Magazine article Drug Topics

Who Makes What

Magazine article Drug Topics

Who Makes What

Article excerpt

Worker bee pharmacists have broken the $50,000 annual base salary barrier; the catch is that it appears Ebenezer Scrooge is now in charge of the pay raise department.

The average base pay of all employee pharmacists responding to a Drug Topics-Hospital Pharmacist Report survey was $53,600. Before pharmacists chip in to buy the boss a thank-you gift, though, they may want to consider a more ominous finding. The base pay average increase dipped to an anemic 7.6% for the past two years. It seems that the days of double-digit pay hikes may be over for a while, as our survey at the end of 1992 revealed a 9.7% increase, down from a healthy 12.1% base pay jump in 1990.

In terms of percentages, the biggest winners were discount store pharmacists, whose pay hikes rose 9% during the past two years. HMO (health maintenance organization) and independent practitioners both garnered pay hikes of 8.2%. Hospital pharmacist salaries actually staged a recovery of sorts during the past two years. Their base pay rose 8%, compared with the puny 4.8% hikes tallied in our 1990 and 1992 surveys. Chain pharmacists hit the overall average of 7.6%, a far cry from the 11.4% raises they reported in 1992. Supermarket R.Ph.s brought up the rear with only a 6.3% upswing over two years ago.

Not surprisingly, discount pharmacists took home more marbles than their peers, averaging $58,000 in base pay. Although the respondent pool of discount pharmacists was small, the findings were consistent with our 1992 results. Pharmacists working for HMOs finished in second place again, averaging $56,600 in base pay. Chain pharmacists were on the next rung, coming in at $54,900, only slightly ahead of the $54,400 posted by their supermarket peers and the $54,300 average of hospital R.Ph.s. Independents brought up the rear, averaging $49,000.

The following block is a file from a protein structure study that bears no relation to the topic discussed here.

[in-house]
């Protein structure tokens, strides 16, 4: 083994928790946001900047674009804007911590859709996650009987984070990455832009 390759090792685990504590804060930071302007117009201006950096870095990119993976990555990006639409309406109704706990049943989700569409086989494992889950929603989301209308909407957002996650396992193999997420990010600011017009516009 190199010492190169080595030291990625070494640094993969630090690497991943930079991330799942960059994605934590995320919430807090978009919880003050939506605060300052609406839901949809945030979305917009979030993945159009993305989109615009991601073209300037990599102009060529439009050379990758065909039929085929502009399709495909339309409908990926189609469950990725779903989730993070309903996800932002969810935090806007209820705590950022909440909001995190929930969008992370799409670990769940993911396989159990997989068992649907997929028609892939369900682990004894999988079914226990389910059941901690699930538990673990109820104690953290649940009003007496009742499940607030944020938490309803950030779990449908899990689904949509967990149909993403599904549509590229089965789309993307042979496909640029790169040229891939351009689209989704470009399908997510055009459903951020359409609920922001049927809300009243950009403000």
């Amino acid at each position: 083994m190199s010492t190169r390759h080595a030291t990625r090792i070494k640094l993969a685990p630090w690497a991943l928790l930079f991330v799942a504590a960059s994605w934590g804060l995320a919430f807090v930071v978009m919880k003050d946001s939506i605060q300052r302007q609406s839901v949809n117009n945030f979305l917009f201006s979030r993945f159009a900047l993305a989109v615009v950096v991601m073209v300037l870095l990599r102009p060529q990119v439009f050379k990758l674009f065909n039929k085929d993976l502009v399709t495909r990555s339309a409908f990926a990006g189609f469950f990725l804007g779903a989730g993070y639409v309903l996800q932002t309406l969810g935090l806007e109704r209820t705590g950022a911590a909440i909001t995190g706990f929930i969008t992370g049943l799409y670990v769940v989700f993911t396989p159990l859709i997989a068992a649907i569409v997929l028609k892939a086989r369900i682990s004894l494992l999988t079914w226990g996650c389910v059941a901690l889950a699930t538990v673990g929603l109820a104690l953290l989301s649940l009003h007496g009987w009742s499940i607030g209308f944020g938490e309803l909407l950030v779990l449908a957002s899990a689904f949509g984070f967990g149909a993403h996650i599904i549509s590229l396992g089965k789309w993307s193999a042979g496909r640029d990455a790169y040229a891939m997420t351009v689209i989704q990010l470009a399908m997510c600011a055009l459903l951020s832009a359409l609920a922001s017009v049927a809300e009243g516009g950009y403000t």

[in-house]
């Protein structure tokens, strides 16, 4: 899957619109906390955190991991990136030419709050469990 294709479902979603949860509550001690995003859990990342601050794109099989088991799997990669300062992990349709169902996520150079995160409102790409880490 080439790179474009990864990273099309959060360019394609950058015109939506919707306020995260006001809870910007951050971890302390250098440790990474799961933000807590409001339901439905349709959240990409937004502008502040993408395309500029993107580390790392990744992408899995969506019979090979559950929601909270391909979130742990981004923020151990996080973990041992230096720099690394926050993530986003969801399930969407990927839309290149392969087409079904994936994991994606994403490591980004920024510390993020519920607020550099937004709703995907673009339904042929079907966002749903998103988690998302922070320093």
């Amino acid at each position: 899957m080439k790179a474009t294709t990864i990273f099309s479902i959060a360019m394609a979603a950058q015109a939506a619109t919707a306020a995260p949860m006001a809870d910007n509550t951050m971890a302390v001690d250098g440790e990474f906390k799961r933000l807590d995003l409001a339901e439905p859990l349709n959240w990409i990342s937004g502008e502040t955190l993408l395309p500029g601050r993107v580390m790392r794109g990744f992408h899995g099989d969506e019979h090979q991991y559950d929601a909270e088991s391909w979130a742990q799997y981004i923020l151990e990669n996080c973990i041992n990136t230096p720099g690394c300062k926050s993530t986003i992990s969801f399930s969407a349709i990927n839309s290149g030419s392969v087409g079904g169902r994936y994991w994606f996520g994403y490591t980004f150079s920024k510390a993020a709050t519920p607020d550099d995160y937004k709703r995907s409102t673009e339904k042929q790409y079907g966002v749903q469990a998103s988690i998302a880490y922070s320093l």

Pharmacists who are paid by the hour earned an average of $25.45, which is $1.83 more than they got 10 years ago. Broken down by practice settings, HMOs paid the most per hour ($28.31), followed by discounters ($27.11), chains ($25.75), hospitals ($25.74), and supermarkets ($25.57). As usual, independents trailed at $23.21 per hour, about a dollar more than in 1992.

The income of most pharmacists doesn't stop with just a paycheck. Bonuses, overtime, and profit-sharing usually boost the year-end bottom line. When all the extras were tacked on to base pay, the average pharmacist in our survey earned a total of $56,436, which is $4,045 more than they earned altogether two years ago and $7,426 ahead of the total reported in 1990.

The extras pushed discount pharmacists' average income to $62,259 to win the overall salary sweepstakes, as they did two years ago. Their $4,229 in additional income came mainly from significant overtime pay and bonuses. Chain R.Ph.s tallied an average total of $59,176, with $4,276 in extra income, also due mostly to overtime and bonuses. The managed care crowd averaged $59,094 overall, with $2,494 above base pay for the HMO sector. Helped by an average of $3,680 worth of add-ons, supermarket pharmacists averaged a total of $58,080.

Hospital pharmacists may have been caught in a budgetary squeeze play, as facilities have fewer bonus dollars and lower profits to share. Their R.Ph. employees, who also worked significantly fewer overtime hours, had to make do with an average of only $958 above base pay, for a total package of $55,258. That still put them ahead of the also-rans among independent pharmacists, who averaged a total package of $51,415.

Pharmacists in our survey worked an average of 42 hours per week, plus three hours of overtime. Supermarket pharmacists earned the most per week ($57), for a total of $1,582 annually, which was a drop of $76. But, on average, discount pharmacists earned the most overtime pay--$2,390. At the other end of the overtime spectrum, hospital pharmacists earned only $18 weekly in overtime, or $535 in 1994.

Overtime pay was averaged among all employee pharmacists in our survey, not those who were paid for extra hours. …

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